Sen. Bernie Sanders, I-Vermont, is certainly on a roll. He recently packed in thousands in a campaign event in Denver. As former Vice President Joe Biden continues to falter, Sanders is being seen by many as the rival to Sen. Elizabeth Warren, D-Mass as the potential new front runner. However, the candidate has a fly in the ointment that may harm his standing with minority voters who constitute one of the main constituencies for the Democratic Party.
Mollie Hemingway, a senior editor for the Federalist, was on Bret Baier’s news program on Fox News recently. She did not mince words about Bernie’s recent proposal to provide birth control and abortion services for developing world countries. Sanders has justified the idea as a way to fight climate change.
“And he further said that he thought that U.S. taxpayers should fund abortions in third world countries. This was actually a really interesting and horrible thing to hear someone say that part of the global warming fighting agenda is to go after black and brown kids in third world countries, particularly from someone like Bernie Sanders who has three houses. But there is something to be appreciated about the candor with which he displayed his eugenics and his support for eugenics.”
What Hemmingway is suggesting is that the spectacle of an old, rich white guy proposing that the minority populations should be reduced does not have good optics. Hemmingway’s use of the word “eugenics” is also interesting. Margaret Sanger, an early advocate of birth control and a founder of Planned Parenthood, was a warm supporter of eugenics.
The idea is that birth control and legal abortion would be used to decrease the population of ethnic groups that Sanger and others thought to be inferior, not just African Americans and Hispanic Americans, but people of Italian and Irish extraction. The notion was largely discredited when Nazi Germany took the idea much farther and attempted to exterminate people it found to be inferior, particularly Jews. The irony is that a Jewish American is now attempting to revive the idea.
The National Review noted that Bernie’s idea to reduce the population of black and brown people has roots in the 1970s anti-population growth hysteria.
“The view that human beings are an unsustainable drain on limited resources goes back to the 18th-century thinker Thomas Malthus and, more recently, the Stanford University biologist Paul Ehrlich. In his 1968 book The Population Bomb, Ehrlich thunderously pronounced, ‘The battle to feed all of humanity is over.’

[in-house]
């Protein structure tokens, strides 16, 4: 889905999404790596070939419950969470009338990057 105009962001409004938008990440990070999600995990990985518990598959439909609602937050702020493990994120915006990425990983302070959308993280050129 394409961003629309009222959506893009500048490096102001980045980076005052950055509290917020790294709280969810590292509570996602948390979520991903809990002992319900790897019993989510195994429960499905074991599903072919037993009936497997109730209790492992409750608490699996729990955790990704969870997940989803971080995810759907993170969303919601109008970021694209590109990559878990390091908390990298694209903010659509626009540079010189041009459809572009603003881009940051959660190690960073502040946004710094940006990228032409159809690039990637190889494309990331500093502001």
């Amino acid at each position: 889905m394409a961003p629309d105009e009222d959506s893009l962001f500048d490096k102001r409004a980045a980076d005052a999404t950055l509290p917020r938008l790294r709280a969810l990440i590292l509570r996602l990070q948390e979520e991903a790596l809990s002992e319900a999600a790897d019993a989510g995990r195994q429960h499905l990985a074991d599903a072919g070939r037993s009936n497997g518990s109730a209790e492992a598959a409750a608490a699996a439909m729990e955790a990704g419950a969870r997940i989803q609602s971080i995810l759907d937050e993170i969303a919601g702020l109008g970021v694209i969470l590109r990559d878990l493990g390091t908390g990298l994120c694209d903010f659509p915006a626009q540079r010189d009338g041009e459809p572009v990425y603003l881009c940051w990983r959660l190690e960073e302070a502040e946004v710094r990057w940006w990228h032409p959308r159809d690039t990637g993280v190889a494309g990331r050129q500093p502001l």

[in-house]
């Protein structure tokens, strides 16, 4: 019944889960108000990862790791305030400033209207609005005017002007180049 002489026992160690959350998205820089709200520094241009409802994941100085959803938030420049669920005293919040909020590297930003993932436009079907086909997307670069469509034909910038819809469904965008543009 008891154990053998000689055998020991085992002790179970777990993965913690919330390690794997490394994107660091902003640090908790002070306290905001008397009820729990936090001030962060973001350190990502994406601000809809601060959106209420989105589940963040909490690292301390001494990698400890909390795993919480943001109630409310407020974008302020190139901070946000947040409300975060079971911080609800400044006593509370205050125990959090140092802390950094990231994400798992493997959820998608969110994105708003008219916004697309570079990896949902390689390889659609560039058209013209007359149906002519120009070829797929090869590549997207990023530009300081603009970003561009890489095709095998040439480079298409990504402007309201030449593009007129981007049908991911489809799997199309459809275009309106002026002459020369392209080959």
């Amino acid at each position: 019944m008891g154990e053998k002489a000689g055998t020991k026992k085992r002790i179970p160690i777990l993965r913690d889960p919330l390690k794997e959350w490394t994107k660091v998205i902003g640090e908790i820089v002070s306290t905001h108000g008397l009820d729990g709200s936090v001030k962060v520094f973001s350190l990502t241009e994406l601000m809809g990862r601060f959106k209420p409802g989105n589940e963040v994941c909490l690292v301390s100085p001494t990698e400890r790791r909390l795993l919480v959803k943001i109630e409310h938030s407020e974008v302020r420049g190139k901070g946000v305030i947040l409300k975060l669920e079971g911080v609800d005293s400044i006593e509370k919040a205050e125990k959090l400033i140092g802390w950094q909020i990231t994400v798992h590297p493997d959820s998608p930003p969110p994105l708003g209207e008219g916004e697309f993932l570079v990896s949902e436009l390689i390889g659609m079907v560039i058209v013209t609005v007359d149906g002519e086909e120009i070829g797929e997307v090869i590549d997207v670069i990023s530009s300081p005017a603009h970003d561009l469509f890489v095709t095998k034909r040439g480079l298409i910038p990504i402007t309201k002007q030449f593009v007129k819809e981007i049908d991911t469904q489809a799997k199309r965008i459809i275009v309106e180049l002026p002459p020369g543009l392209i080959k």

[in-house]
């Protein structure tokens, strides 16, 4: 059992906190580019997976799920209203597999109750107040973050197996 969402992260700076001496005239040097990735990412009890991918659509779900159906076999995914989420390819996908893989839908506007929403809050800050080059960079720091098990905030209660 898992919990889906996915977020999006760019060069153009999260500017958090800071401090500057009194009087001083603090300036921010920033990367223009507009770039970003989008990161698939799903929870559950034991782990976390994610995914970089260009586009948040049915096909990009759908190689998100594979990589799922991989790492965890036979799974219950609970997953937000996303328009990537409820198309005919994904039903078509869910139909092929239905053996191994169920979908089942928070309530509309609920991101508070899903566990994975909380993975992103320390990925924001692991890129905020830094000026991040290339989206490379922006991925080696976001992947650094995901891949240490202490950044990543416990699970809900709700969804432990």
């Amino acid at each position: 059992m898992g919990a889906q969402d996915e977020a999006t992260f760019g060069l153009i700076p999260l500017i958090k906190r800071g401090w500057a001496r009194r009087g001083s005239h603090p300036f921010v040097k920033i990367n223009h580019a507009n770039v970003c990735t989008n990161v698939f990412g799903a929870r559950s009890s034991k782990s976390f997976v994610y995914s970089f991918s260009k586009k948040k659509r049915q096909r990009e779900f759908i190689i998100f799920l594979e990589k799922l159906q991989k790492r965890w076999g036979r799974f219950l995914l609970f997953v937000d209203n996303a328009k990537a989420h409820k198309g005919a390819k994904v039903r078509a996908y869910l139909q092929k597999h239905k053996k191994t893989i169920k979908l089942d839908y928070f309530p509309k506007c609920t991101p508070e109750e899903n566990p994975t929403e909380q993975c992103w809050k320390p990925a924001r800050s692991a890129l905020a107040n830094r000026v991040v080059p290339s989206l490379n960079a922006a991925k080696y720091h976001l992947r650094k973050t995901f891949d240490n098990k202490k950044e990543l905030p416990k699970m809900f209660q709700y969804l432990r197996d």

“In the event, we figured out how to make agriculture more efficient and have been feeding people just fine (when not prevented from doing so by wars and other man-made calamities). Nonetheless, Ehrlich hasn’t stopped predicting the explosion of his population bomb ever since, telling The Guardian recently that the collapse of civilization is ‘a near certainty.’”
The National Review also notes that if climate change is the reason, Bernie Sanders is way off the mark.
“In his original work, Ehrlich put an emphasis on overly fertile Third World countries, just as Bernie Sanders did the other night. But if consumption and carbon emissions are the concern, it’s rich people in developed countries who are the bigger problem and should be dealt with accordingly (a task for which Sanders is dismayingly well-suited).”
The National Review aims Sanders’ Malthusian policy by suggesting that children are not a burden, but a gift. The child one aborts could be the one who grows up and develops new sources of energy, solutions to climate change that do not involve limiting population or enacting dystopian policies such as the Green New Deal.
Besides the horrible look at a rich white guy telling developing world people that are having too many kids, some analysts suggest that he has missed the target insofar as addressing climate change. Just as Paul Ehrlich turned out to be wrong because of the unanticipated advances in agriculture, Bernie Sanders will turn out to be wrong because of anticipated advances in energy production. Technologies such as nuclear energy and carbon capture, both of which Bernie has rejected out of hand, without giving any reason for, are due to replace polluting energy production much more effectively than solar and wind.
Politically, Sanders’ proposal is horrible if he wants to be elected as the first “democratic socialist” president. Telling an important part of the Democratic Party that there are too many of them would not, according to most political observers such as Mollie Hemmingway, to be politically smart.